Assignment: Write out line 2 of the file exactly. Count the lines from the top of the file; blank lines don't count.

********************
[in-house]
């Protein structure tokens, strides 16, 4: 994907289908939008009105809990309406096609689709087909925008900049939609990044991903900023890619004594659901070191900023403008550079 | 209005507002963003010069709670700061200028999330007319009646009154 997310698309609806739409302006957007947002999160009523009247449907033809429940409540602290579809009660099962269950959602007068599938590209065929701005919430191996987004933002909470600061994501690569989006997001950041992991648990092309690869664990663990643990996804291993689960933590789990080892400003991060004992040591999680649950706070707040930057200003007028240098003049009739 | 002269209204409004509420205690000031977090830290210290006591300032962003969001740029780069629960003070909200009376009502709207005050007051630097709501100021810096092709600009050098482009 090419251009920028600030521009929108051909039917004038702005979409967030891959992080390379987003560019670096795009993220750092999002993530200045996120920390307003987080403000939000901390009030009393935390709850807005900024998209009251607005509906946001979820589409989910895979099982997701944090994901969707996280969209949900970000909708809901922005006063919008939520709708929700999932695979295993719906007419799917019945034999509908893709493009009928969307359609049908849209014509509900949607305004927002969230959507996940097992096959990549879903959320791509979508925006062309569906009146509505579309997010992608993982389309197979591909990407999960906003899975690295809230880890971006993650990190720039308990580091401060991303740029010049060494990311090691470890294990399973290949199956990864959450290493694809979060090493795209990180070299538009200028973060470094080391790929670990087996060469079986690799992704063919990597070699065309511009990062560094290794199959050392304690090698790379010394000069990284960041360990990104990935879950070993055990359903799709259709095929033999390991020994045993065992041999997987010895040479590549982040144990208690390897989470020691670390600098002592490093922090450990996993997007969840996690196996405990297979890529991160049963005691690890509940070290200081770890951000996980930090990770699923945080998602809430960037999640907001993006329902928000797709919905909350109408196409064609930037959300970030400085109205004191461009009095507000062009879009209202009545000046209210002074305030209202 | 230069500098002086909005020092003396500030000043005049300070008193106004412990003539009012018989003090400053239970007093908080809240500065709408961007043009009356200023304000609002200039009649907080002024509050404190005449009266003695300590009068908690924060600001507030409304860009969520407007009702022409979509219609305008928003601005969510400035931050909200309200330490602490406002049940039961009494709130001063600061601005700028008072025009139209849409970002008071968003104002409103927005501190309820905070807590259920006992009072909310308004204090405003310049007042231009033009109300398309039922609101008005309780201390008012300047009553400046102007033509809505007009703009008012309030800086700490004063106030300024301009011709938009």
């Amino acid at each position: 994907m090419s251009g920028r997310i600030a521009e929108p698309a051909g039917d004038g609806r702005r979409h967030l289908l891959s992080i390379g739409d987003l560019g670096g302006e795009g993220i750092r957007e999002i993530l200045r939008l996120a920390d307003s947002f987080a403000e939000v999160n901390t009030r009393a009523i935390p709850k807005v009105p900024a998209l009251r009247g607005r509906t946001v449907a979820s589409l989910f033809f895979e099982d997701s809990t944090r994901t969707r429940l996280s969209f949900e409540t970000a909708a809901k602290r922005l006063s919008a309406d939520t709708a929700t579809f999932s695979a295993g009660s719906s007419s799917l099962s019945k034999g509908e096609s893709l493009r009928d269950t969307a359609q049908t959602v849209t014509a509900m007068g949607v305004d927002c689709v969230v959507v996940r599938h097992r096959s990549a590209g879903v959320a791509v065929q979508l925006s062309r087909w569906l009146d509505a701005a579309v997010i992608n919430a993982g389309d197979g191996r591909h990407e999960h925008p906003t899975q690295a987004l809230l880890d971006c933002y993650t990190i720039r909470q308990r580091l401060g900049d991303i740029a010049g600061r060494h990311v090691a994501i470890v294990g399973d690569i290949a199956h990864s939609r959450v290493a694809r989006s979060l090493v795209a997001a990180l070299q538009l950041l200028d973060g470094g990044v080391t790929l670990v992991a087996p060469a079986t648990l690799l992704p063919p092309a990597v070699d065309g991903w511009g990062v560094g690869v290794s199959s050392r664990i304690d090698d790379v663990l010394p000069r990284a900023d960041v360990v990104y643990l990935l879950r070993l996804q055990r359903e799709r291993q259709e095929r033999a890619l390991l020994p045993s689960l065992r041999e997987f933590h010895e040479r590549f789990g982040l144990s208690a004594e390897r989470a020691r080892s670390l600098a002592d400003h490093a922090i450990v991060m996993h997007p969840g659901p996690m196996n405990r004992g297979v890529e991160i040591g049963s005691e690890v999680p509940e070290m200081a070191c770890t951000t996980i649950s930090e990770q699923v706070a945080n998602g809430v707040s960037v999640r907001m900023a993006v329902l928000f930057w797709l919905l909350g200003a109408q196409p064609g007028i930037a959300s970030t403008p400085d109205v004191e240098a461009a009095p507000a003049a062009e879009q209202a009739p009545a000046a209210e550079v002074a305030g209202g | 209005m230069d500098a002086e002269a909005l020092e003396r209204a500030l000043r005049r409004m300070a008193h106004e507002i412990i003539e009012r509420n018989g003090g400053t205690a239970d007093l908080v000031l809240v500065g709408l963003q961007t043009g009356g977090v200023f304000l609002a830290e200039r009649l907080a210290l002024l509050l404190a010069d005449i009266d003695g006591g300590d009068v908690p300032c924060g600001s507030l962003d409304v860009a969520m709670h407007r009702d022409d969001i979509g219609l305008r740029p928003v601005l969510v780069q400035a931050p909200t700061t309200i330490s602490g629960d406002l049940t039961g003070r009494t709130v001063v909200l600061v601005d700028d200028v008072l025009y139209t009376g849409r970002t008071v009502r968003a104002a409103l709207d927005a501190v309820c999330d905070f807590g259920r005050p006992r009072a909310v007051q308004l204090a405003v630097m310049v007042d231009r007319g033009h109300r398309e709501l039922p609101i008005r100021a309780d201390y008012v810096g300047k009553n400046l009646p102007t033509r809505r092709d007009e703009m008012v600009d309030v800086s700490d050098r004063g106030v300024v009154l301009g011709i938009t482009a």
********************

């Protein structure tokens, strides 16, 4: 994907289908939008009105809990309406096609689709087909925008900049939609990044991903900023890619004594659901070191900023403008550079 | 209005507002963003010069709670700061200028999330007319009646009154 997310698309609806739409302006957007947002999160009523009247449907033809429940409540602290579809009660099962269950959602007068599938590209065929701005919430191996987004933002909470600061994501690569989006997001950041992991648990092309690869664990663990643990996804291993689960933590789990080892400003991060004992040591999680649950706070707040930057200003007028240098003049009739 | 002269209204409004509420205690000031977090830290210290006591300032962003969001740029780069629960003070909200009376009502709207005050007051630097709501100021810096092709600009050098482009 090419251009920028600030521009929108051909039917004038702005979409967030891959992080390379987003560019670096795009993220750092999002993530200045996120920390307003987080403000939000901390009030009393935390709850807005900024998209009251607005509906946001979820589409989910895979099982997701944090994901969707996280969209949900970000909708809901922005006063919008939520709708929700999932695979295993719906007419799917019945034999509908893709493009009928969307359609049908849209014509509900949607305004927002969230959507996940097992096959990549879903959320791509979508925006062309569906009146509505579309997010992608993982389309197979591909990407999960906003899975690295809230880890971006993650990190720039308990580091401060991303740029010049060494990311090691470890294990399973290949199956990864959450290493694809979060090493795209990180070299538009200028973060470094080391790929670990087996060469079986690799992704063919990597070699065309511009990062560094290794199959050392304690090698790379010394000069990284960041360990990104990935879950070993055990359903799709259709095929033999390991020994045993065992041999997987010895040479590549982040144990208690390897989470020691670390600098002592490093922090450990996993997007969840996690196996405990297979890529991160049963005691690890509940070290200081770890951000996980930090990770699923945080998602809430960037999640907001993006329902928000797709919905909350109408196409064609930037959300970030400085109205004191461009009095507000062009879009209202009545000046209210002074305030209202 | 230069500098002086909005020092003396500030000043005049300070008193106004412990003539009012018989003090400053239970007093908080809240500065709408961007043009009356200023304000609002200039009649907080002024509050404190005449009266003695300590009068908690924060600001507030409304860009969520407007009702022409979509219609305008928003601005969510400035931050909200309200330490602490406002049940039961009494709130001063600061601005700028008072025009139209849409970002008071968003104002409103927005501190309820905070807590259920006992009072909310308004204090405003310049007042231009033009109300398309039922609101008005309780201390008012300047009553400046102007033509809505007009703009008012309030800086700490004063106030300024301009011709938009």